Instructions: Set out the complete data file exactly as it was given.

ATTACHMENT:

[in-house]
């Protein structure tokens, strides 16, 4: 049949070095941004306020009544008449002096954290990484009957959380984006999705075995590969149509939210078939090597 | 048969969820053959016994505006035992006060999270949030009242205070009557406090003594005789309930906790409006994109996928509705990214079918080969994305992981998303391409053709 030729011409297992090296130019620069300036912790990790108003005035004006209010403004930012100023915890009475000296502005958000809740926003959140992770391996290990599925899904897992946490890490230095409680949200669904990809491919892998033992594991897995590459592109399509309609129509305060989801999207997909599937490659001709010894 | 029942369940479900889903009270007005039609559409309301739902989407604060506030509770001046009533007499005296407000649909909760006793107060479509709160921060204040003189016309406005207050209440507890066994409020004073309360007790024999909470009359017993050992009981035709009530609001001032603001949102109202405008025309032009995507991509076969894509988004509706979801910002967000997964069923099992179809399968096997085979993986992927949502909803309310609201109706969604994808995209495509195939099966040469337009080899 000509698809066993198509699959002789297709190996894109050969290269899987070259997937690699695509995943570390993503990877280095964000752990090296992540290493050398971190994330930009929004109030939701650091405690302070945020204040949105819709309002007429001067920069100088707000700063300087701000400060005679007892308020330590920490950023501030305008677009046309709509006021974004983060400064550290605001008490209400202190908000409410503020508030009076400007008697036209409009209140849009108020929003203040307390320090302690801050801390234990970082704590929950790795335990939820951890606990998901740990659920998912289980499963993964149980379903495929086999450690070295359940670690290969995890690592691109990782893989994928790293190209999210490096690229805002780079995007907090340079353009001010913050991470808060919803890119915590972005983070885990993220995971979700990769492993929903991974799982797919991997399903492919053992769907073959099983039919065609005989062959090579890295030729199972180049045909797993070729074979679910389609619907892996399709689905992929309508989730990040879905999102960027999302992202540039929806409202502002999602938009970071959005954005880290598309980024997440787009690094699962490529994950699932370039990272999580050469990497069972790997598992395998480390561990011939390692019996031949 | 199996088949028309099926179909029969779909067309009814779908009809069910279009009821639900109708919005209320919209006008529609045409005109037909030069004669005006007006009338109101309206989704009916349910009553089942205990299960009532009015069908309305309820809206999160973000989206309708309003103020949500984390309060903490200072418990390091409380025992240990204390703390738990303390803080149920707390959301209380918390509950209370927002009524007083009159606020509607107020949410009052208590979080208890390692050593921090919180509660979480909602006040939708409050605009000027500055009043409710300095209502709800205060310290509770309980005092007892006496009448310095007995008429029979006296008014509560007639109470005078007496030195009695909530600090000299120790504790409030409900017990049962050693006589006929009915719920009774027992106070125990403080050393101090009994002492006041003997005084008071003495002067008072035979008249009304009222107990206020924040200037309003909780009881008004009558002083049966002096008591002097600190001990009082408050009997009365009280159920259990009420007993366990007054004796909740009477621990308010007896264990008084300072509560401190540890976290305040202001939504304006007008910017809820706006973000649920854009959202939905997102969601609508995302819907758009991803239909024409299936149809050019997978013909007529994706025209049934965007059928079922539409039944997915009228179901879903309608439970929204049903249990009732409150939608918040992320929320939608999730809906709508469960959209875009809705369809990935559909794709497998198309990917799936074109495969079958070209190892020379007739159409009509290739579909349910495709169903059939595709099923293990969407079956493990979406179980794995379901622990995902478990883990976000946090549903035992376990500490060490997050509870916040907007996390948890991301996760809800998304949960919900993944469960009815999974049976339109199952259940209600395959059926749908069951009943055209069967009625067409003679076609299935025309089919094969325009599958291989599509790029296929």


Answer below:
[in-house]
């Protein structure tokens, strides 16, 4: 049949070095941004306020009544008449002096954290990484009957959380984006999705075995590969149509939210078939090597 | 048969969820053959016994505006035992006060999270949030009242205070009557406090003594005789309930906790409006994109996928509705990214079918080969994305992981998303391409053709 030729011409297992090296130019620069300036912790990790108003005035004006209010403004930012100023915890009475000296502005958000809740926003959140992770391996290990599925899904897992946490890490230095409680949200669904990809491919892998033992594991897995590459592109399509309609129509305060989801999207997909599937490659001709010894 | 029942369940479900889903009270007005039609559409309301739902989407604060506030509770001046009533007499005296407000649909909760006793107060479509709160921060204040003189016309406005207050209440507890066994409020004073309360007790024999909470009359017993050992009981035709009530609001001032603001949102109202405008025309032009995507991509076969894509988004509706979801910002967000997964069923099992179809399968096997085979993986992927949502909803309310609201109706969604994808995209495509195939099966040469337009080899 000509698809066993198509699959002789297709190996894109050969290269899987070259997937690699695509995943570390993503990877280095964000752990090296992540290493050398971190994330930009929004109030939701650091405690302070945020204040949105819709309002007429001067920069100088707000700063300087701000400060005679007892308020330590920490950023501030305008677009046309709509006021974004983060400064550290605001008490209400202190908000409410503020508030009076400007008697036209409009209140849009108020929003203040307390320090302690801050801390234990970082704590929950790795335990939820951890606990998901740990659920998912289980499963993964149980379903495929086999450690070295359940670690290969995890690592691109990782893989994928790293190209999210490096690229805002780079995007907090340079353009001010913050991470808060919803890119915590972005983070885990993220995971979700990769492993929903991974799982797919991997399903492919053992769907073959099983039919065609005989062959090579890295030729199972180049045909797993070729074979679910389609619907892996399709689905992929309508989730990040879905999102960027999302992202540039929806409202502002999602938009970071959005954005880290598309980024997440787009690094699962490529994950699932370039990272999580050469990497069972790997598992395998480390561990011939390692019996031949 | 199996088949028309099926179909029969779909067309009814779908009809069910279009009821639900109708919005209320919209006008529609045409005109037909030069004669005006007006009338109101309206989704009916349910009553089942205990299960009532009015069908309305309820809206999160973000989206309708309003103020949500984390309060903490200072418990390091409380025992240990204390703390738990303390803080149920707390959301209380918390509950209370927002009524007083009159606020509607107020949410009052208590979080208890390692050593921090919180509660979480909602006040939708409050605009000027500055009043409710300095209502709800205060310290509770309980005092007892006496009448310095007995008429029979006296008014509560007639109470005078007496030195009695909530600090000299120790504790409030409900017990049962050693006589006929009915719920009774027992106070125990403080050393101090009994002492006041003997005084008071003495002067008072035979008249009304009222107990206020924040200037309003909780009881008004009558002083049966002096008591002097600190001990009082408050009997009365009280159920259990009420007993366990007054004796909740009477621990308010007896264990008084300072509560401190540890976290305040202001939504304006007008910017809820706006973000649920854009959202939905997102969601609508995302819907758009991803239909024409299936149809050019997978013909007529994706025209049934965007059928079922539409039944997915009228179901879903309608439970929204049903249990009732409150939608918040992320929320939608999730809906709508469960959209875009809705369809990935559909794709497998198309990917799936074109495969079958070209190892020379007739159409009509290739579909349910495709169903059939595709099923293990969407079956493990979406179980794995379901622990995902478990883990976000946090549903035992376990500490060490997050509870916040907007996390948890991301996760809800998304949960919900993944469960009815999974049976339109199952259940209600395959059926749908069951009943055209069967009625067409003679076609299935025309089919094969325009599958291989599509790029296929």